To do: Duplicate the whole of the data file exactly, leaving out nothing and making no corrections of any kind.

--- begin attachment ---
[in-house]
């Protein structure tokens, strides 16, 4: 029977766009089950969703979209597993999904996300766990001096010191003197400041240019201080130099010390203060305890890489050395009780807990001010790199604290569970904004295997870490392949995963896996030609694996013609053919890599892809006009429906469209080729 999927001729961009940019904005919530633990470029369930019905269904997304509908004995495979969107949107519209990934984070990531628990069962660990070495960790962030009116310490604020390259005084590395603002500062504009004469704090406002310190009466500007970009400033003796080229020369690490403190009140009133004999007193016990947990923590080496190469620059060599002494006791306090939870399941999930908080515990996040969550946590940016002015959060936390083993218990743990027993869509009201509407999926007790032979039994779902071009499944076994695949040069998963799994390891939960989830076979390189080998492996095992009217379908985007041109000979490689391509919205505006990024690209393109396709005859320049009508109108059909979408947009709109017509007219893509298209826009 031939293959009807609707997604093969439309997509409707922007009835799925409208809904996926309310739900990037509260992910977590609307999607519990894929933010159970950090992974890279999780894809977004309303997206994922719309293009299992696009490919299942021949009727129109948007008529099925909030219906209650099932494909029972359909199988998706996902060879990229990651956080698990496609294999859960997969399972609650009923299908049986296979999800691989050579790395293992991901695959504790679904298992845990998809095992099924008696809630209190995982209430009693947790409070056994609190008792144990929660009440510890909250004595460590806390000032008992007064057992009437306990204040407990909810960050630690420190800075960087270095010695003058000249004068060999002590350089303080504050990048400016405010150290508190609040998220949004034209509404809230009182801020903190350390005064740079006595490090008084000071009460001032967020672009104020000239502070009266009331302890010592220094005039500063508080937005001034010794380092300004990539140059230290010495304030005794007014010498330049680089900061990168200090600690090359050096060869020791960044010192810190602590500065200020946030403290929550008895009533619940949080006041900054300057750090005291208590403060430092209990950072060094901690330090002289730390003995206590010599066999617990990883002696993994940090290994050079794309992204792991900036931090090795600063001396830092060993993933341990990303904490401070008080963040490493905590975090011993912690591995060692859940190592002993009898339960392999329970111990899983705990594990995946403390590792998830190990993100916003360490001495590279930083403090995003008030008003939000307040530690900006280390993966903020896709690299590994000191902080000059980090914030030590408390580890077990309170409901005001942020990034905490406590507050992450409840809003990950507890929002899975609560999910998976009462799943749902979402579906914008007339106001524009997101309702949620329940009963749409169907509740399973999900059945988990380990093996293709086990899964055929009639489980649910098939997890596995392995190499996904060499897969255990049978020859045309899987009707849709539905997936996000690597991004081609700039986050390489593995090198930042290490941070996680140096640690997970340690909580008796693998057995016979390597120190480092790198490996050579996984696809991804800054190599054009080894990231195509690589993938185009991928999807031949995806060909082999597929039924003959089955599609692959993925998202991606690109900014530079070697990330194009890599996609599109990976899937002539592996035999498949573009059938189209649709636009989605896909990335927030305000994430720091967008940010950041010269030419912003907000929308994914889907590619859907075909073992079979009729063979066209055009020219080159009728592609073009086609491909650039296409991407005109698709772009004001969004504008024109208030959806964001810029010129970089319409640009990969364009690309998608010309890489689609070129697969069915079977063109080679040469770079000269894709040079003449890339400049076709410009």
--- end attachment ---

[in-house]
């Protein structure tokens, strides 16, 4: 029977766009089950969703979209597993999904996300766990001096010191003197400041240019201080130099010390203060305890890489050395009780807990001010790199604290569970904004295997870490392949995963896996030609694996013609053919890599892809006009429906469209080729 999927001729961009940019904005919530633990470029369930019905269904997304509908004995495979969107949107519209990934984070990531628990069962660990070495960790962030009116310490604020390259005084590395603002500062504009004469704090406002310190009466500007970009400033003796080229020369690490403190009140009133004999007193016990947990923590080496190469620059060599002494006791306090939870399941999930908080515990996040969550946590940016002015959060936390083993218990743990027993869509009201509407999926007790032979039994779902071009499944076994695949040069998963799994390891939960989830076979390189080998492996095992009217379908985007041109000979490689391509919205505006990024690209393109396709005859320049009508109108059909979408947009709109017509007219893509298209826009 031939293959009807609707997604093969439309997509409707922007009835799925409208809904996926309310739900990037509260992910977590609307999607519990894929933010159970950090992974890279999780894809977004309303997206994922719309293009299992696009490919299942021949009727129109948007008529099925909030219906209650099932494909029972359909199988998706996902060879990229990651956080698990496609294999859960997969399972609650009923299908049986296979999800691989050579790395293992991901695959504790679904298992845990998809095992099924008696809630209190995982209430009693947790409070056994609190008792144990929660009440510890909250004595460590806390000032008992007064057992009437306990204040407990909810960050630690420190800075960087270095010695003058000249004068060999002590350089303080504050990048400016405010150290508190609040998220949004034209509404809230009182801020903190350390005064740079006595490090008084000071009460001032967020672009104020000239502070009266009331302890010592220094005039500063508080937005001034010794380092300004990539140059230290010495304030005794007014010498330049680089900061990168200090600690090359050096060869020791960044010192810190602590500065200020946030403290929550008895009533619940949080006041900054300057750090005291208590403060430092209990950072060094901690330090002289730390003995206590010599066999617990990883002696993994940090290994050079794309992204792991900036931090090795600063001396830092060993993933341990990303904490401070008080963040490493905590975090011993912690591995060692859940190592002993009898339960392999329970111990899983705990594990995946403390590792998830190990993100916003360490001495590279930083403090995003008030008003939000307040530690900006280390993966903020896709690299590994000191902080000059980090914030030590408390580890077990309170409901005001942020990034905490406590507050992450409840809003990950507890929002899975609560999910998976009462799943749902979402579906914008007339106001524009997101309702949620329940009963749409169907509740399973999900059945988990380990093996293709086990899964055929009639489980649910098939997890596995392995190499996904060499897969255990049978020859045309899987009707849709539905997936996000690597991004081609700039986050390489593995090198930042290490941070996680140096640690997970340690909580008796693998057995016979390597120190480092790198490996050579996984696809991804800054190599054009080894990231195509690589993938185009991928999807031949995806060909082999597929039924003959089955599609692959993925998202991606690109900014530079070697990330194009890599996609599109990976899937002539592996035999498949573009059938189209649709636009989605896909990335927030305000994430720091967008940010950041010269030419912003907000929308994914889907590619859907075909073992079979009729063979066209055009020219080159009728592609073009086609491909650039296409991407005109698709772009004001969004504008024109208030959806964001810029010129970089319409640009990969364009690309998608010309890489689609070129697969069915079977063109080679040469770079000269894709040079003449890339400049076709410009």